/

What is faith? (Peter Boghossian vs the Oxford Dictionary)

November 20th, 2014

Using your head

Last post I discussed philosopher and educator Peter Boghossian’s ‘crusade’ to help atheists wean christians off their dependence on faith.

But is Boghossian’s understanding of faith correct? What do christians mean when they use this word?

Different definitions ….

One of the surest ways to have a frustrating conversation is to be using different definitions of a key matter. This is clearly happening in many discussions between atheists and christians.

Peter Boghossian says faith is “belief without evidence” and “pretending to know things you don’t know”. He says “faith is an epistemology” (way of knowing), but an unreliable one.

The Oxford Dictionary (OED) gives several definitions:

  1. Complete trust or confidence in someone or something
  2. Strong belief in the doctrines of a religion, based on spiritual conviction rather than proof
  3. A particular religion
  4. A strongly held belief

Many christian scholars over centuries have defined faith as trust or confidence, and a practical commitment to God on the basis of good reasons to believe in him. They say faith and reason work together rather than being opposed.

For example, CS Lewis wrote: “I am not asking anyone to accept Christianity if his best reasoning tells him that the weight of the evidence is against it. That is not the point at which Faith comes in. …. Faith, in the sense in which I am here using the word, is the art of holding on to things your reason has once accepted, in spite of your changing moods.”

…. different uses

The OED’s range of definitions cover the christian scholars’ definition and don’t imply that faith is a way of knowing. None imply lack of evidence (though one includes lack of proof). So OED doesn’t support Boghossian.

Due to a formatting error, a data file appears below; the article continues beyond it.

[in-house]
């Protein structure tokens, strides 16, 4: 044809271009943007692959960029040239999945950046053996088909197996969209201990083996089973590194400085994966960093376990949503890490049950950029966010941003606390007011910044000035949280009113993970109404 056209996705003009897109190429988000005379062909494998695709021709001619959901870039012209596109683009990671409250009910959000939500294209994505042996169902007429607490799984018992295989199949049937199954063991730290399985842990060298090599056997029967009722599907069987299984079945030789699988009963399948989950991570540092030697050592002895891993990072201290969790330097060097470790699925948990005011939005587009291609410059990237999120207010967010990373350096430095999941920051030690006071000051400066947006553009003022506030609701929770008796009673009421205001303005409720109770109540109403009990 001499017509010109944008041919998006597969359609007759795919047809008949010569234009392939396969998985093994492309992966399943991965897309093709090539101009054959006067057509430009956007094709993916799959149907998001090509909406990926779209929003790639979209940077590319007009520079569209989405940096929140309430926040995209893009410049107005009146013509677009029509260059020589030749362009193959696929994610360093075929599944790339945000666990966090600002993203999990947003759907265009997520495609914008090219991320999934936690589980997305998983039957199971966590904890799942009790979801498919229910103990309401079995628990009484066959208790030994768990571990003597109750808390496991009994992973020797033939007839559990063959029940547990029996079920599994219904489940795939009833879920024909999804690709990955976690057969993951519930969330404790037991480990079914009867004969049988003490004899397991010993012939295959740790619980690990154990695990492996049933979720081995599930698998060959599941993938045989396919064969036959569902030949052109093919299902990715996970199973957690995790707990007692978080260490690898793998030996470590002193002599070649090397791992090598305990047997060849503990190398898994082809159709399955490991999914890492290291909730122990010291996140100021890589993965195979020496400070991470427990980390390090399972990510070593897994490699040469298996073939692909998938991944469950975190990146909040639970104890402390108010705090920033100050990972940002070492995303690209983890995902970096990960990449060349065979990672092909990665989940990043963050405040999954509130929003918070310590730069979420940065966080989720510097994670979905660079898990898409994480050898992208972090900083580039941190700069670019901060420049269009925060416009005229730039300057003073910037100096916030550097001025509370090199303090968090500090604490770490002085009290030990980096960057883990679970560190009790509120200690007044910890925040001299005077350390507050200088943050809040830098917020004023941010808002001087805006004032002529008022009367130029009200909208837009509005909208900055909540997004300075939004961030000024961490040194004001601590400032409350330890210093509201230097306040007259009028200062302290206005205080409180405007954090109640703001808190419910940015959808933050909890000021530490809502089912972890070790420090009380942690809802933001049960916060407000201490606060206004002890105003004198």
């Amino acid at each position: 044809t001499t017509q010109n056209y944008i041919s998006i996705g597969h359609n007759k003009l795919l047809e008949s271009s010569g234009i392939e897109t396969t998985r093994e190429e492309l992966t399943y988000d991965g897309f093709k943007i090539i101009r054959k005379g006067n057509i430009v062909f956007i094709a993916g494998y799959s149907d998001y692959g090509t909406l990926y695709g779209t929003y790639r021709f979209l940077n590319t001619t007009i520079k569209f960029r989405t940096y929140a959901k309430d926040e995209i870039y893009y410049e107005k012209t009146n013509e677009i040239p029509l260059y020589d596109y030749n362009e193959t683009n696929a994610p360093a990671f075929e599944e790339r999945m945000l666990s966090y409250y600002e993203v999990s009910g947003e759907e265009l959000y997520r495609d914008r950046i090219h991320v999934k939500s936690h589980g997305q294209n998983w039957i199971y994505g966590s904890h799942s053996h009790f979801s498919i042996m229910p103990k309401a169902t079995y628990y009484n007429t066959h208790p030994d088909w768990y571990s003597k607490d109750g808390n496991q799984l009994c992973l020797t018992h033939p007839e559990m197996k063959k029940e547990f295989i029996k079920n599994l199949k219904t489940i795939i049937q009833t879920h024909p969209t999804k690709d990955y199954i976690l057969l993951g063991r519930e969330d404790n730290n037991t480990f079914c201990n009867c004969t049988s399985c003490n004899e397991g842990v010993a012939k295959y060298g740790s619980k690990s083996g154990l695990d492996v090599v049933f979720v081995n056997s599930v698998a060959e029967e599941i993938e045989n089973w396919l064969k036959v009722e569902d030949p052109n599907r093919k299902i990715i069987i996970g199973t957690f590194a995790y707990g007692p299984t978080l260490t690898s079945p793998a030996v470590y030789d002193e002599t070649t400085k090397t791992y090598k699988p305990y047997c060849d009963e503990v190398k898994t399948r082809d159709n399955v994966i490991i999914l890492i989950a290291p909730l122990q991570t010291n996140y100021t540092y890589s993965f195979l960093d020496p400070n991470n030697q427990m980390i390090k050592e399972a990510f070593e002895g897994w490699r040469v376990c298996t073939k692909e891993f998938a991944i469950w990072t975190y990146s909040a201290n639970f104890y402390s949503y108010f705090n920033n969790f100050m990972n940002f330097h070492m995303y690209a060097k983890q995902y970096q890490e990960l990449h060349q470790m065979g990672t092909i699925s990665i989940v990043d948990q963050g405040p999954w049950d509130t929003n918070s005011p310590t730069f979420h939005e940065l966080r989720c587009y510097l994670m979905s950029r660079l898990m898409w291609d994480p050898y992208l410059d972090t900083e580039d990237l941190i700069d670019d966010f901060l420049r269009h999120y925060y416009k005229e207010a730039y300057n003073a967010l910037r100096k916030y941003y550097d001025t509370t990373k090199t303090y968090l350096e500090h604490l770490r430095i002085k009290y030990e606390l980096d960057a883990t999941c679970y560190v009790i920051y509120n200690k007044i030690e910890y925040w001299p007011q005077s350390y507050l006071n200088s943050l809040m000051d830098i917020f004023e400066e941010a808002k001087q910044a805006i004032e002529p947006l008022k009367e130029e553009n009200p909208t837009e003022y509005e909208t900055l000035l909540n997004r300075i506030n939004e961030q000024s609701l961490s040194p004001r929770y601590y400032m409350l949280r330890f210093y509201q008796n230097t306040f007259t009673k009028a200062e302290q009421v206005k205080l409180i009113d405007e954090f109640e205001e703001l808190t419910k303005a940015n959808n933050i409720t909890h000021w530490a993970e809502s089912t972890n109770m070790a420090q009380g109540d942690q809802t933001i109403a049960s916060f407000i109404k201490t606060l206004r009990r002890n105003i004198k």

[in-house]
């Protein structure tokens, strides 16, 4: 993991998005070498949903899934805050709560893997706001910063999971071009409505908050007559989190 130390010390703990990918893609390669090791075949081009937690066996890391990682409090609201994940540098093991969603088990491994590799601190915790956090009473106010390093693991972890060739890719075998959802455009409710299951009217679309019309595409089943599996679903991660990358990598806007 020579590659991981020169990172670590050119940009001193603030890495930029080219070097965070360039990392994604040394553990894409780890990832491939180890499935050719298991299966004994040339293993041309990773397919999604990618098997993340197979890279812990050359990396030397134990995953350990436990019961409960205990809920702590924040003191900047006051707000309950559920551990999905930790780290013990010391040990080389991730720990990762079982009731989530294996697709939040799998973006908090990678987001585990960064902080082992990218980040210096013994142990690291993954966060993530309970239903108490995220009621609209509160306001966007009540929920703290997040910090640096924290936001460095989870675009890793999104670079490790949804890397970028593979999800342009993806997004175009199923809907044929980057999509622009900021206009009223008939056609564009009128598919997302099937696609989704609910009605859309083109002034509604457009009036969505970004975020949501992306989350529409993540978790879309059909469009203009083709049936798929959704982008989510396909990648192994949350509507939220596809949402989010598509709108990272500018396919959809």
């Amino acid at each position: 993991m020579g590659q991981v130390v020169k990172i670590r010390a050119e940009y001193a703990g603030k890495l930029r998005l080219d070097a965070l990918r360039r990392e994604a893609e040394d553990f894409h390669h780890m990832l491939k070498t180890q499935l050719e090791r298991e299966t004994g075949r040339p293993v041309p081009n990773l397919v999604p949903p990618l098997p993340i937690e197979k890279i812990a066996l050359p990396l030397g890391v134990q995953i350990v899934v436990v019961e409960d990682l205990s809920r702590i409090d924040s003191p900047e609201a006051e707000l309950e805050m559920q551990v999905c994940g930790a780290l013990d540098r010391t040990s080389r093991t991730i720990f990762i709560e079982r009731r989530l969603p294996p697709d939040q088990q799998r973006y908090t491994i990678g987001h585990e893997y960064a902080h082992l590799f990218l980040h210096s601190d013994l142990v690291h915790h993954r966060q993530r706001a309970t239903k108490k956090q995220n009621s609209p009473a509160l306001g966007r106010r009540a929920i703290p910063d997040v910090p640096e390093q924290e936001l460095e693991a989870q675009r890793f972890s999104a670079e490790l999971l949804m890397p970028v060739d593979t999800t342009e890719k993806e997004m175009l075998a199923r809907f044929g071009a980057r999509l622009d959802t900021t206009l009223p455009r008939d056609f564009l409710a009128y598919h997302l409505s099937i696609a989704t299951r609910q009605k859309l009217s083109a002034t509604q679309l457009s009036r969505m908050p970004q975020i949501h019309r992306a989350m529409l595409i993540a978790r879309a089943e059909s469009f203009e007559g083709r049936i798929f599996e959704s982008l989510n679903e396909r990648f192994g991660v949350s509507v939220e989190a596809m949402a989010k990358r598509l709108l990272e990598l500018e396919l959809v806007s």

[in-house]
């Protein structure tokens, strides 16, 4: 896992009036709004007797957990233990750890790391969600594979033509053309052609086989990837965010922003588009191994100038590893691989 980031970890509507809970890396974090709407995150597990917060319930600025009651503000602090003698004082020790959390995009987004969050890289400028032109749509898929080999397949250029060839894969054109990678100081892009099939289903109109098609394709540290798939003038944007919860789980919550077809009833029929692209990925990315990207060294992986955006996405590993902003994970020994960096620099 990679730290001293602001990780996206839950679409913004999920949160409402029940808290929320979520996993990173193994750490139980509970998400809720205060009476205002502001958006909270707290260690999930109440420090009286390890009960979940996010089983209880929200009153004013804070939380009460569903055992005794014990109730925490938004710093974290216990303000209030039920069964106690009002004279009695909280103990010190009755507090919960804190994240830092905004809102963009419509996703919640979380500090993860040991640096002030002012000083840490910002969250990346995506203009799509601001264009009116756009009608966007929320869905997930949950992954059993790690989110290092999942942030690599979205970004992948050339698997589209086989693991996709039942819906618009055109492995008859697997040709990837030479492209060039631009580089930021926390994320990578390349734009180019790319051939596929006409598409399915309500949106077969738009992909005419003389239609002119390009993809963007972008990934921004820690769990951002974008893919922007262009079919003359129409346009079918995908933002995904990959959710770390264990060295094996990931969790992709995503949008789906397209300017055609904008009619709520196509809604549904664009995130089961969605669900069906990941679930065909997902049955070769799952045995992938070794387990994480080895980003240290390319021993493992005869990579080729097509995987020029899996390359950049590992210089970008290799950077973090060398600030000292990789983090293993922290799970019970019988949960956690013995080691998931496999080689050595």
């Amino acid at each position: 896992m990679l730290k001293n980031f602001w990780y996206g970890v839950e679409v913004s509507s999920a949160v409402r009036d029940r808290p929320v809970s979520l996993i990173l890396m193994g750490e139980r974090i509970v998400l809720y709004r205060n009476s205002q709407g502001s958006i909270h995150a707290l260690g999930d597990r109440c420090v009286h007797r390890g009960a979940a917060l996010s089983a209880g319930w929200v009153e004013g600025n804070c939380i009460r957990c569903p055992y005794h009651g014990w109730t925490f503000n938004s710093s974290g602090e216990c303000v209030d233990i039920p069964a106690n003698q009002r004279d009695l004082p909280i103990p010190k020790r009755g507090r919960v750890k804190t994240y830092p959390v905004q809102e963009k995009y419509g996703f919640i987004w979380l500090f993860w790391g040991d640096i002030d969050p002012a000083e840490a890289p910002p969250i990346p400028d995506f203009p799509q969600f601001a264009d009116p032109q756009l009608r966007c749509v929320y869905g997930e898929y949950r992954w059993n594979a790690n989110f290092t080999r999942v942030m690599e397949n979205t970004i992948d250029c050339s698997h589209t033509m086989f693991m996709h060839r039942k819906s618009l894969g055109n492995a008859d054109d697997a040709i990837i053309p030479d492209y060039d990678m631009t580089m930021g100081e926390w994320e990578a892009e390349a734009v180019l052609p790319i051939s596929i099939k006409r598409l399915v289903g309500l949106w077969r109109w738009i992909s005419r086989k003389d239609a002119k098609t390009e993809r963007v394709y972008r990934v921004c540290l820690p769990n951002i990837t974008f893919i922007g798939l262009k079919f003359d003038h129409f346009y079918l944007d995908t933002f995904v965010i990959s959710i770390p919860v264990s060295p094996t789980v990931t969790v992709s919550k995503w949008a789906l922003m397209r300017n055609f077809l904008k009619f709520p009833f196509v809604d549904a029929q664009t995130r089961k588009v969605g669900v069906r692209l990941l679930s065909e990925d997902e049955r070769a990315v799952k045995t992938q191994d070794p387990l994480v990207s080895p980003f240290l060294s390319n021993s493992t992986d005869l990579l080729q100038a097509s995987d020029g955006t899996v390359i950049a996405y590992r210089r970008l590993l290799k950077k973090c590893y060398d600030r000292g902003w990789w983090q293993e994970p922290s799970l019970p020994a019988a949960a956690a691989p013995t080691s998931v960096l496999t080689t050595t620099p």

How does the average christian use “faith”?

However Boghossian argues, quite reasonably, that he is not interested in dictionary or scholarly definitions, but in how the average christian uses the word. But then quite unreasonably, he fails to offer evidence for, or examples of, his chosen definitions.

(He also, somewhat inconsistently, argues in a footnote that the Hebrews 11:1 in the Bible supports his definitions of faith. You can read a christian response to this (and also here) and an atheist reply. I doubt that Hebrews 11:1 is a definition at all, but rather shows how faith works.)

Observations from 50 years’ experience as a christian

I have no more conducted sufficient research than Boghossian has, but my impression is that the average christian will give different answers depending on the question you ask.

If their belief is criticised, a christian may respond “you need faith to believe” – thus apparently supporting Boghossian’s view.

But if asked why they think christian faith is true, the average christian is likely to give one or more of the following reasons:

  • “Something must have started it all off” – an embryonic form of the Cosmological argument.
  • “Because of Jesus”, and if questioned further, “the gospels are historically true” – basing belief on historical evidence.
  • “God has answered my prayers and changed my life” – based on personal experience.

And if asked why they pray, a christian might reply that God has answered prayer in the past so they have faith he will answer again this time.

An alternative view

I conclude from this that some christians probably fit Boghossian’s definition, at least some of the time, while others don’t, at least most of the time.

But atheist Mike D offers a different view. He analyses 7 different definitions or models of faith and concludes that 4 of the 7 fit Boghossian’s critique, one is meaningless and the other 2 are unhelpful. These two merit examination.

Faith as provisional assumption

Some christians say that faith is the decision to commit to belief in God because it is probable and despite it not being certain. Mike argues that this is reasonable in science, which has a method to test provisional assumptions objectively, but unreasonable for belief in God, because (he assumes but doesn’t actually show) there is no way evidence can settle the question.

This seems to me to be weak. Theists believe there is ample evidence to support the provisional assumption. Mike may critique that evidence, but until he does so, his argument is incomplete. He seems to realise this because his final statement is that “faith” is an unnecessary word since we already have “provisional assumption”, which is no argument at all.

Faith vs trust